Water, Air, and Soil Pollution

, Volume 80, Issue 1, pp 1053–1056

Solubility of cinnabar (red HgS) and implications for mercury speciation in sulfidic waters

Authors

  • K. Paquette
    • Department of Chemistry and BiochemistryUniv. Of Maryland
  • G. Helz
    • Department of Chemistry and BiochemistryUniv. Of Maryland
Part Xa Aquatic Cycling of Mercury in Biota and Sediments

DOI: 10.1007/BF01189765

Cite this article as:
Paquette, K. & Helz, G. Water Air Soil Pollut (1995) 80: 1053. doi:10.1007/BF01189765

Abstract

New experiments have been conducted to determine the speciation of dissolved mercury (Hg) over wide pH (1–12) and sulfide concentration ranges (0.5–30 mM) and in the presence of elemental sulfur (S0) or Hg0, conditions that encompass those of near-bottom and pore waters of sediments. Samples containing synthetic red mercuric sulfide (HgS, cinnabar), buffer solution, aliquots of bisulfide (HS−1) solution, and, in special cases, S0 or Hg0 were prepared anaerobically and allowed to equilibrate for several months. Filtered samples were analyzed for pH, total sulfide (ΣS2−), and total mercury [Hg]tot. Plots of [Hg]tot values vs. pH at varying ΣS2− verified the formation of three previously known mercury-sulfide complexes (HgS2Hnn−2) and revealed that a new Hg2SOH+ complex is important at low pH and low ΣS2−. Our constants for ionic strength (I) 0.7 and 250 C are as follows: K1=10−5.76(+0.71, −1.02) for HgScinn+H2S ↔ HgS2H20; K2=10−4.82(+0.72, −1.10) for HgScinn+HS ↔ HgS2H; K3=10−13.41(+0.76, −0.93) for HgScinn+HS ↔ HgS22−+H+; K4=10−8.36(+0.71, −0.93) for 2HgScinn+H++H2O ↔ Hg2SOH++H2S. With decreasing pH, below 1, Hg solubility decreased sharply, indicating the formation of a new solid phase, inferred to be corderoite (Hg3S2Cl2). From our solubility data, we calculated the free energy of formation (ΔGfo) of Hg3S2Cl2 to be −396 (+3, −11) kJ/mol. In experiments where excess S0(s) was present, a new mercury-polysulfide dimer was identified; its formation constant is K5=10−1.99(+0.69, −1.27) for 2HgScinn+2HS + nS0 ↔ Hg3S4IISnoH22−. Data from experiments where Hg0(aq) was added confirmed the reversibility of HgS dissolution. An application of our mercury-sulfide speciation model to a natural anoxic basin, Saanich Inlet, British Columbia, is discussed.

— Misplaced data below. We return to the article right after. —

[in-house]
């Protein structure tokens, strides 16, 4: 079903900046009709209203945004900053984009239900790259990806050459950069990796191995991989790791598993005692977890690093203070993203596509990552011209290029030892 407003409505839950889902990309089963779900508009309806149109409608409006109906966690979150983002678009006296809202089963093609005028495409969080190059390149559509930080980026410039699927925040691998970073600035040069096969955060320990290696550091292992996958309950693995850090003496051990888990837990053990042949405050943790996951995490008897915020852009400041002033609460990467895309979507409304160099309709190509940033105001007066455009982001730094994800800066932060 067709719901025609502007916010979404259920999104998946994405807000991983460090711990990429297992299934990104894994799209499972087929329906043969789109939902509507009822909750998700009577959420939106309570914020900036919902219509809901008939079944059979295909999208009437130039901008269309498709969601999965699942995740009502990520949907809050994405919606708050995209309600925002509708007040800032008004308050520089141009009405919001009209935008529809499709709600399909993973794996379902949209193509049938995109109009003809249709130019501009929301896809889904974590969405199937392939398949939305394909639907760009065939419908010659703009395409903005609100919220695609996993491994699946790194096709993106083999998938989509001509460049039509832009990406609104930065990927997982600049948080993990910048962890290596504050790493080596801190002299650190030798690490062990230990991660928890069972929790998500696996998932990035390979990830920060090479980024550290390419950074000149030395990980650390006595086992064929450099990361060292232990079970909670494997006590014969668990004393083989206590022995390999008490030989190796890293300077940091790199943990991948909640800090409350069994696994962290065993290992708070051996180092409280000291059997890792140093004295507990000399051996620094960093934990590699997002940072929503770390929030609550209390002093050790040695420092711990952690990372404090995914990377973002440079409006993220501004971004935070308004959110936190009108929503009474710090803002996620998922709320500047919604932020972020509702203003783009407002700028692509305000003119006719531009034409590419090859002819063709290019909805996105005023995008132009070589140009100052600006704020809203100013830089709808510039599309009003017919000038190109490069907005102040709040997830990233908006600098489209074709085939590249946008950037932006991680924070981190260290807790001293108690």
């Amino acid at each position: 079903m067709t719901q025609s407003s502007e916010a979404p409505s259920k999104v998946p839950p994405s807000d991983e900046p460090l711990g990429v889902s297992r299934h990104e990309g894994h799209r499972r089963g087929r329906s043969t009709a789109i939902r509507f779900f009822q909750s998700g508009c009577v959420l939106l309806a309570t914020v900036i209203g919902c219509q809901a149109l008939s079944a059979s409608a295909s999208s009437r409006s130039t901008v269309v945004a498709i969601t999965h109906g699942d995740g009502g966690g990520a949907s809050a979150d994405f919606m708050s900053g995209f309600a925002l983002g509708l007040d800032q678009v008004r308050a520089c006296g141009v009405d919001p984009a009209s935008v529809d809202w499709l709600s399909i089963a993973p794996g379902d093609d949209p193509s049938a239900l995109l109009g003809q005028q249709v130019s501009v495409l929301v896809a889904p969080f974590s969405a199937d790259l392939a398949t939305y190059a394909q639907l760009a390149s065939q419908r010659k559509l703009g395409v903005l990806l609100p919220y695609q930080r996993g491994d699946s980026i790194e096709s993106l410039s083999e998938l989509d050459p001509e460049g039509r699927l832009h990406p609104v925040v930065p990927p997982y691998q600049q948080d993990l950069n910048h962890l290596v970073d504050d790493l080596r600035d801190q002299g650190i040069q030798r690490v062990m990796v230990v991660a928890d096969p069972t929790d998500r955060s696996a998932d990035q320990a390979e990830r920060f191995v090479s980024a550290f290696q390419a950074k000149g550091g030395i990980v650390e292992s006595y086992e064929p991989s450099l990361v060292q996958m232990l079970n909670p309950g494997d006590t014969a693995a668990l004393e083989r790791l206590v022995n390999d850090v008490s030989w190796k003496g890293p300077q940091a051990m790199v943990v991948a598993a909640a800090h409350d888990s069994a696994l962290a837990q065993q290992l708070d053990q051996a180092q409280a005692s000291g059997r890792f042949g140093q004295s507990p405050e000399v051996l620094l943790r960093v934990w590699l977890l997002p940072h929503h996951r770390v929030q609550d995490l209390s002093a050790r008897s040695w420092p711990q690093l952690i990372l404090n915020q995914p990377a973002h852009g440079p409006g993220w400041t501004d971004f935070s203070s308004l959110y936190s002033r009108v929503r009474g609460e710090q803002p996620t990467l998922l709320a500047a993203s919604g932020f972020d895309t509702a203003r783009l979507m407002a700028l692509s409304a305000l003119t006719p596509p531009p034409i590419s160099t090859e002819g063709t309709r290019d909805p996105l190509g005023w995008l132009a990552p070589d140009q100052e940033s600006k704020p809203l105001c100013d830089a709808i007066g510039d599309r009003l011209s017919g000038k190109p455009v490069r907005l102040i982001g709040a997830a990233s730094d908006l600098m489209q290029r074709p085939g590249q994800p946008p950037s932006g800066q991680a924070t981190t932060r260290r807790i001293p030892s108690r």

Copyright information

© Kluwer Academic Publishers 1995